- 1915 - OF Jack Barrett was born in Lowell, Massachusetts. He played from 1942-46 and hit .251. His best seasons were 1944-45, when he stole 53 bases (he led the NL in steals in 1944 with 28) and scored 196 runs. But when WW2 ended and the players returned, Barrett’s career came to an end; he hit .193 in 1946, his last big league campaign.
- 1929 - OF Gino Cimoli was born in San Francisco. He only played a season and some change (1960-61) for the Bucs, but was their fourth outfielder for the 1960 Series champs, hitting .267 as a Pirate and .250 in the series. He scored the first tally in Pittsburgh’s five-run eighth inning in the deciding game seven and started several games in place of the injured Bob Skinner. He was one of Bob Prince’s favorites - everytime Cimoli came through on the field, The Gunner would gush Romano with “Thatsa my boy, Gino!”
|Gino Cimoli 2002 Topps Retrofractors|
- 1969 - IF Joe “Joker” Randa was born in Milwaukee. Joe played early and late with the Pirates - he spent his third big league season, 1997, and his MLB finale in 2006 in Pittsburgh, hitting a solid .291. Tony Muser, Joe’s skipper in KC, gave him his nickname because he reminded him of “The Joker” character, always with a smile on his face.
- 1998 - LHP Pete Schourek signed a two-year/$4M FA contract with the Pirates. After going 4-7 with a 5.34 ERA, he was released after a season, with the Pirates eating the second year of his contract. He was the Cy Young runner-up to Greg Maddux in 1995 after going 18-7 for the Reds, but various injuries limited his effectiveness. He pitched through 2001, but he never won more than eight games after that breakout ‘95 season.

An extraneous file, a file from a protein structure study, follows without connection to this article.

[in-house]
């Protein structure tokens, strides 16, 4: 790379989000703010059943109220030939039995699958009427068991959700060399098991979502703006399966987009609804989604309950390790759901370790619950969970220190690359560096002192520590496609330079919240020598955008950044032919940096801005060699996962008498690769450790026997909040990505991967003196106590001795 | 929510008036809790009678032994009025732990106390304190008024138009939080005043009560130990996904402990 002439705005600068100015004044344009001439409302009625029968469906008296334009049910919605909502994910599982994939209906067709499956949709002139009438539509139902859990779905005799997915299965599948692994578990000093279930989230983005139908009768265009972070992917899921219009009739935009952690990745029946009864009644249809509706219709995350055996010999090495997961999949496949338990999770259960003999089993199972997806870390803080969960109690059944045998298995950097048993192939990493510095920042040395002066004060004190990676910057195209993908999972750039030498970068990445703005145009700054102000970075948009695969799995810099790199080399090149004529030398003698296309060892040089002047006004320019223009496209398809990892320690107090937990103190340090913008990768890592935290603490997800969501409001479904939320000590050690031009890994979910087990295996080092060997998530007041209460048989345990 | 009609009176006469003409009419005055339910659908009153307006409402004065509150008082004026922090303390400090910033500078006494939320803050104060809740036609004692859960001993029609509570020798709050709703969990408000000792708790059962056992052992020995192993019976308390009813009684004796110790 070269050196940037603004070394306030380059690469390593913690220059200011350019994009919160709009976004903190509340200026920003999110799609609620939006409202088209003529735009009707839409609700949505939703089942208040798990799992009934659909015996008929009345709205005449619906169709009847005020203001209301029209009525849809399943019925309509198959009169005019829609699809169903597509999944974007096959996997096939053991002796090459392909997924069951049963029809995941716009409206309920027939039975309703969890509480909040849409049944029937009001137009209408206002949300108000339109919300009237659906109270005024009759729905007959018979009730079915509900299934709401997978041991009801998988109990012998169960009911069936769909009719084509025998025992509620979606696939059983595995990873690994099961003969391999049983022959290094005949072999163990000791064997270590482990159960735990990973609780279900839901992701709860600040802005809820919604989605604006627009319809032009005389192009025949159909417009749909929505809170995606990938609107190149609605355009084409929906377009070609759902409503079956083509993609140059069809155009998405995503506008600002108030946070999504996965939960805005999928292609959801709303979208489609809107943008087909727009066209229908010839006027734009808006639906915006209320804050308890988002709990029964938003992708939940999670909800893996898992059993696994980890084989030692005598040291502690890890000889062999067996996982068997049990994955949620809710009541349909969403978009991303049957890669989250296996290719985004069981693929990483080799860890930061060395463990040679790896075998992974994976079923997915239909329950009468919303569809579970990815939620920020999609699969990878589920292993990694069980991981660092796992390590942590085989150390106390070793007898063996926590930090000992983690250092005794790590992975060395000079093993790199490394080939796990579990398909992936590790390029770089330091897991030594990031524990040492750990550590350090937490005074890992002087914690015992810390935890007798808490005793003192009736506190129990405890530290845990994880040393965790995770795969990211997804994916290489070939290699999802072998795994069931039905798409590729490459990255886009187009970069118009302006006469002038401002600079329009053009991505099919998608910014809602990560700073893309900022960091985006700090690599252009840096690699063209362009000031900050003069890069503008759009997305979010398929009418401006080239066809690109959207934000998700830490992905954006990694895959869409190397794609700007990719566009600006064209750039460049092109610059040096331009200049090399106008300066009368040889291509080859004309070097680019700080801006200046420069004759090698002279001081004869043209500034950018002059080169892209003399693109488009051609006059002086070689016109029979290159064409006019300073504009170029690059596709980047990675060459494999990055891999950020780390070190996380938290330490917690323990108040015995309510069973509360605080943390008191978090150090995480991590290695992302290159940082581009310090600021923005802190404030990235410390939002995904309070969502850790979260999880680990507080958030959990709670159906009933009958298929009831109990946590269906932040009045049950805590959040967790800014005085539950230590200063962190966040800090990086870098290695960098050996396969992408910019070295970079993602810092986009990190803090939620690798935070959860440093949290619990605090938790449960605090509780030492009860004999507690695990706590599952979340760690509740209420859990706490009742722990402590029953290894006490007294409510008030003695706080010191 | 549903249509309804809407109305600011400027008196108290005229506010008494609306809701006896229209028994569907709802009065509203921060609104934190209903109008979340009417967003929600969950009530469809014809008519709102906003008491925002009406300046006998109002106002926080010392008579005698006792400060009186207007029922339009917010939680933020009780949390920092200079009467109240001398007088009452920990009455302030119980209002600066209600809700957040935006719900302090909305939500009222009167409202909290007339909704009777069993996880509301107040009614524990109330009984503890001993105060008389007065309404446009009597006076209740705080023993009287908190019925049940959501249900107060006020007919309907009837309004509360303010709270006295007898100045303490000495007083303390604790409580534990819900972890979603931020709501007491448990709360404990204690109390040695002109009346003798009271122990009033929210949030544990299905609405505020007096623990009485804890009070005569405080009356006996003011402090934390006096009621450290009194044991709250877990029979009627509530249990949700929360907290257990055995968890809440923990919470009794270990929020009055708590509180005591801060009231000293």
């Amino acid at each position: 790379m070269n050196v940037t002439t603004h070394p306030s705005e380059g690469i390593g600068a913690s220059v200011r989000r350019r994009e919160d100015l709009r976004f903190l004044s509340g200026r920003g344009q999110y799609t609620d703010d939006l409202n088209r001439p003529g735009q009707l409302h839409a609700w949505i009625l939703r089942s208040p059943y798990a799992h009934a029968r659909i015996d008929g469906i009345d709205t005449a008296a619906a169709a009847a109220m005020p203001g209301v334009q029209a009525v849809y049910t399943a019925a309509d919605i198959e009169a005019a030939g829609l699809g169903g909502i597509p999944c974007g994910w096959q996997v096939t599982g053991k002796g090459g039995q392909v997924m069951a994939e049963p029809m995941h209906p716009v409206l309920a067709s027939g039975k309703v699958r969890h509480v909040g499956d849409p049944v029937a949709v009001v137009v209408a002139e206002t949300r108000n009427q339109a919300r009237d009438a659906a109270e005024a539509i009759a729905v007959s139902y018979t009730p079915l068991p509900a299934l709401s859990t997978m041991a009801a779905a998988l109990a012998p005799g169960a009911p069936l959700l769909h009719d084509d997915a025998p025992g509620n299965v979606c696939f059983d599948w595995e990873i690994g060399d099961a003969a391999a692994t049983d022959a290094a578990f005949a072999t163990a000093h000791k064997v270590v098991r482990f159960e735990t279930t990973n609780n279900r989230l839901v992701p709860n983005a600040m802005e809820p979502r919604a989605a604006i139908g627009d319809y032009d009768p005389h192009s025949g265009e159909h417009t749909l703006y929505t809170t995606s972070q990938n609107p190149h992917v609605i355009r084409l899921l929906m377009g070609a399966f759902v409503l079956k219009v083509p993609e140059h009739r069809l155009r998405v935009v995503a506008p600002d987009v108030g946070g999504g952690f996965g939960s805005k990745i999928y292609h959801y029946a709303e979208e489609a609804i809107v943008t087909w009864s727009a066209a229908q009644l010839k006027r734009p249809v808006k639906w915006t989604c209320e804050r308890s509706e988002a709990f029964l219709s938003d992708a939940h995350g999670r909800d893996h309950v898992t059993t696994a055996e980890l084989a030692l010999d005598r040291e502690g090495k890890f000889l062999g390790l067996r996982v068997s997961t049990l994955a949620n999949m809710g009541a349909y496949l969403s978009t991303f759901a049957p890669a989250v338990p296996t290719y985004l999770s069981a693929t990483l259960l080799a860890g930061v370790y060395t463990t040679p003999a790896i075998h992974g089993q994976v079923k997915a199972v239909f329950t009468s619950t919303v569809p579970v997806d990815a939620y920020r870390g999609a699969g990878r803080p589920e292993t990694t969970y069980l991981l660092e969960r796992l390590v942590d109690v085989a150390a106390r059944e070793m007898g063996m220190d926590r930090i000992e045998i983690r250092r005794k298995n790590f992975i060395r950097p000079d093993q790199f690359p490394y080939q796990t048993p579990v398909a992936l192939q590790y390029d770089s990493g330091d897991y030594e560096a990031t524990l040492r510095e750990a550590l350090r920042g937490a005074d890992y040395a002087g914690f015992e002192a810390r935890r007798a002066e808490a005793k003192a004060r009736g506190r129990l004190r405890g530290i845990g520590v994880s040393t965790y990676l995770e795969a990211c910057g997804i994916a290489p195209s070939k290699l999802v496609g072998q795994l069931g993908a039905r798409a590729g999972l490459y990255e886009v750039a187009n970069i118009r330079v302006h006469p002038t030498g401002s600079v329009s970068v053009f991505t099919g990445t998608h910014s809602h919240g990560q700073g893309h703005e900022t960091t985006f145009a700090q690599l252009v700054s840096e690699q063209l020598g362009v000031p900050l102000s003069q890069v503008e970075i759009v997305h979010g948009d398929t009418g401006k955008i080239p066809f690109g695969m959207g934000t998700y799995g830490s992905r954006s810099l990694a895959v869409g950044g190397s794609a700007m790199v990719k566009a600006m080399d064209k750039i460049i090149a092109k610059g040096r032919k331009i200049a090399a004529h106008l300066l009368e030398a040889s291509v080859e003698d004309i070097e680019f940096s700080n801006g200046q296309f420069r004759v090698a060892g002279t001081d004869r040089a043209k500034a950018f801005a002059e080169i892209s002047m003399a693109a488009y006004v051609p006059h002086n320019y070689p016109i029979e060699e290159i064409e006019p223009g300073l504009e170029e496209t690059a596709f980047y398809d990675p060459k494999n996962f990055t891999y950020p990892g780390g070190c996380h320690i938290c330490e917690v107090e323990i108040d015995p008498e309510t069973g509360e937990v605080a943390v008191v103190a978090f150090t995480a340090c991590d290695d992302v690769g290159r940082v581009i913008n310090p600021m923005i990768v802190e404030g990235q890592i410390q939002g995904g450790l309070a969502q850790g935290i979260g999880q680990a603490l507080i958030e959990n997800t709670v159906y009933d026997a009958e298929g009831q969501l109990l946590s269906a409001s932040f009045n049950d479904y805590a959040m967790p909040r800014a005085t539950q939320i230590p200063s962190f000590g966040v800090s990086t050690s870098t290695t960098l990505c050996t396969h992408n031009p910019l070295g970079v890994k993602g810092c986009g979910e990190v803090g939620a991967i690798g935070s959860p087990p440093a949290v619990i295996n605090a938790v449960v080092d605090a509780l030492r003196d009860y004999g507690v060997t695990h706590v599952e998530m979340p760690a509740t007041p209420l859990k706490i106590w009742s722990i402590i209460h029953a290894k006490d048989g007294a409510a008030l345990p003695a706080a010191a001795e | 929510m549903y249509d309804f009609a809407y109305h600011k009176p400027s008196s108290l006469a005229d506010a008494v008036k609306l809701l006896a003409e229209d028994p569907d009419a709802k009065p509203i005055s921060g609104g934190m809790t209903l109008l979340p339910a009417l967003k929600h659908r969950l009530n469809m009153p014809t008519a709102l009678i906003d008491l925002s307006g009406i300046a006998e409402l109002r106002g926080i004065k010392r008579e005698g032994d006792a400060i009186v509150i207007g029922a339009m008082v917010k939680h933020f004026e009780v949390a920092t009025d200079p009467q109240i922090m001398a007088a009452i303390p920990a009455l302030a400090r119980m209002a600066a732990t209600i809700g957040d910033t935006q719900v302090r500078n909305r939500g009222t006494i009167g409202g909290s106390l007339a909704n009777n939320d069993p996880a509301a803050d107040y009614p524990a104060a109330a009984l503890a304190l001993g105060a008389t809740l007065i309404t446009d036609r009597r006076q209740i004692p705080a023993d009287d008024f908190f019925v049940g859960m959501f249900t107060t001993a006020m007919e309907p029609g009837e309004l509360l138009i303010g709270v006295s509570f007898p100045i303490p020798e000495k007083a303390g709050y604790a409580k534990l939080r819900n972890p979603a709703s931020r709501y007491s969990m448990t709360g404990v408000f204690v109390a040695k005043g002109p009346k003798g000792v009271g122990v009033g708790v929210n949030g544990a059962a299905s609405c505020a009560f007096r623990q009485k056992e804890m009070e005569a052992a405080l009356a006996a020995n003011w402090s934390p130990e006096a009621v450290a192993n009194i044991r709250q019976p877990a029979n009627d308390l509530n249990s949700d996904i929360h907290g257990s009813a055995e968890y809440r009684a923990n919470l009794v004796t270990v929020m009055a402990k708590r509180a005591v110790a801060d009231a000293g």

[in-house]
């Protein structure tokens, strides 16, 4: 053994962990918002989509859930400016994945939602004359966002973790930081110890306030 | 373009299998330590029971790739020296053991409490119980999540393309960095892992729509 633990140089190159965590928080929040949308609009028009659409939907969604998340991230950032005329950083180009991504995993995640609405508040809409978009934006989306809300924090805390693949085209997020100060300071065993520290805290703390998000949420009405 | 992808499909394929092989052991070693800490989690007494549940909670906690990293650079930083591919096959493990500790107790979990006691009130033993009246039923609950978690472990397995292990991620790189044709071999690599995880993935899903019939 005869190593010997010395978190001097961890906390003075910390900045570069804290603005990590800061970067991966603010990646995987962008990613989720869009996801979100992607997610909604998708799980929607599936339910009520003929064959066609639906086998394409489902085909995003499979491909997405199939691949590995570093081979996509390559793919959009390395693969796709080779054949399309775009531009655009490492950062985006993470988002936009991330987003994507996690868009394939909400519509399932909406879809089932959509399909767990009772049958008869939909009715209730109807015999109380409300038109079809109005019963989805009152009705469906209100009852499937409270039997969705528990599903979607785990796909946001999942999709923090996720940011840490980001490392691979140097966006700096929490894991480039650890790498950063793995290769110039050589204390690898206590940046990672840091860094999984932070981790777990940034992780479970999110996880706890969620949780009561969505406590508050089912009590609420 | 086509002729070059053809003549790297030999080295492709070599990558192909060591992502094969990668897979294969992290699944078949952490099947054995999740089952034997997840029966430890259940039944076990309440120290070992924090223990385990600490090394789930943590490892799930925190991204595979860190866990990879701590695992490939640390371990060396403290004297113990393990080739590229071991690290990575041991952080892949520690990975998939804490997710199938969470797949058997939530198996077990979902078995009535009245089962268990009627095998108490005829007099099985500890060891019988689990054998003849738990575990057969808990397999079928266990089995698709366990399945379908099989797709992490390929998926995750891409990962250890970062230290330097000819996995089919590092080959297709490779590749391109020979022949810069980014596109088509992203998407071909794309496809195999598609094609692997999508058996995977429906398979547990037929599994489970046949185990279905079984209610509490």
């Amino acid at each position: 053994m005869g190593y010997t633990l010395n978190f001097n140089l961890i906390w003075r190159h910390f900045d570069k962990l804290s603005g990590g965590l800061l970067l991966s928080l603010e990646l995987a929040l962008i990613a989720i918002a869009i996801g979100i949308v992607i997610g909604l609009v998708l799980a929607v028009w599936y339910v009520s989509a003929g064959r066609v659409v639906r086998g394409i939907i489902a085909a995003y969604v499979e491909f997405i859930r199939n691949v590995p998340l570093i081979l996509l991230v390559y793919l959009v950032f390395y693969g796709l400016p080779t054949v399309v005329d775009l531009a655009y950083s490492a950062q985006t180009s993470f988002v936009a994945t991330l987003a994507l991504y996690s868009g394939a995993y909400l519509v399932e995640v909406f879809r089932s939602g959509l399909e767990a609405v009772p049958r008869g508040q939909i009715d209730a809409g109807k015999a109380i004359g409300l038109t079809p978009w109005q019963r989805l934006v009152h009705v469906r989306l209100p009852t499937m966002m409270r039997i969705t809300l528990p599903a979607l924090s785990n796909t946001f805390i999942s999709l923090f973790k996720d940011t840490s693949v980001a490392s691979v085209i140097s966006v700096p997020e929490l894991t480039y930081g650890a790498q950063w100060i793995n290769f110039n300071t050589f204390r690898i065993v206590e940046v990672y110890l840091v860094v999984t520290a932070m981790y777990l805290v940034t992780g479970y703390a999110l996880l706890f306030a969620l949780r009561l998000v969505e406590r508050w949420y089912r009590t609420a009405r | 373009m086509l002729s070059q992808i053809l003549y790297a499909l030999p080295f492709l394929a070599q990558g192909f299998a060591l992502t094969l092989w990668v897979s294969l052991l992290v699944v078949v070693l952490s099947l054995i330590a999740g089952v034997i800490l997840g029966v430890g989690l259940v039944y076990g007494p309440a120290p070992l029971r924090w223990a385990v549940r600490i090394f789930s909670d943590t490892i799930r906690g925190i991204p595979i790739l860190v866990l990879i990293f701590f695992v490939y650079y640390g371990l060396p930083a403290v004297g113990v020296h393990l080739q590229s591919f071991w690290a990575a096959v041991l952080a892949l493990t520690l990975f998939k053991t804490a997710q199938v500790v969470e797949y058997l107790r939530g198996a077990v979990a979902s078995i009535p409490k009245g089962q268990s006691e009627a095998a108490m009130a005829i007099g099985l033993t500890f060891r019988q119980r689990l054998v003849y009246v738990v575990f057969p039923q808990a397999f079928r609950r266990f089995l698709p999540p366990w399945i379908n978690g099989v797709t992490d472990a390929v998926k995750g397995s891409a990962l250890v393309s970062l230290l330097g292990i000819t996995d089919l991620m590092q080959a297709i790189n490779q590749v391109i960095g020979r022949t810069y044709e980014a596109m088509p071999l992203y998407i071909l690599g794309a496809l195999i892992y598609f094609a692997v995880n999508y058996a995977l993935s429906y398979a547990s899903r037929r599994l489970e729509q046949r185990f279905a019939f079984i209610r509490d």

- 2006 - Cuban RHP Yoslan Herrera, 25, agreed to a $1.92M, three-year contract with the Pirates. He defected in July of 2005 and was signed by scouts Rene Gayo and Louie Eljaua after posting a combined record of 18-7 with a 3.27 ERA during his Island career as a member of the Youth Cuban National Team for two years (1999-2000) and four seasons with the big boy Cuban National Team (2001-2004). His numbers didn’t translate in the US, and he won just one game for the Bucs. In a nice bounce-back tale, Herrera was signed to a minor league deal by the LA Angels in 2013 after last pitching in the majors in 2008, put together a nice run at the end of 2014 (1-1, 2.70 -16IP), then moved across the Pacific to toss in the Nippon League in 2015.
|Yoslan Herrera (photo Doug Pensinger/Getty)|
- 2006 - On the same day they signed Herrera, the Bucs announced another dip into the international market by inking 38-year-old Japanese RHP Masumi Kawata to a one year/$500K minor-league contract. He chose the Pirates over the Red Sox and Dodgers because he thought he had a better shot at making the club, but an ankle injury in the spring delayed his MLB call until June. He was 39 then, the oldest rookie to appear since Diomedes Olivo and Satchel Paige. After 19 games, his ERA was 9.43. He was sent down, signed again for camp in 2008 and returned to Japan after failing to make the cut.
- 2008 - Tim Neverett was hired as the Pirate play-by-play man. Prior to joining the Pirates, Neverett spent four years working for FSN Rocky Mountain, where he spent the 2008 campaign serving as both the pre and post-game studio host for Colorado Rockies games along with calling many other sports. Neverett began his baseball on-air career in 1985 at the age of 19 with Pittsburgh's Class AA affiliate in the Eastern League, the Nashua Pirates. The New England native left to man the booth in Boston after the 2015 campaign.
|Javier Lopez (photo USAToday Sports Images)|
- 2009 - The Pirates signed LHP Javier Lopez to a one year, $775K contract. The LOOGY reestablished his credentials in Pittsburgh and then was traded to the Giants at the deadline. The southpaw is the only active player to have played on four or more World Series championship teams, winning three times with the G-Men and once with Boston.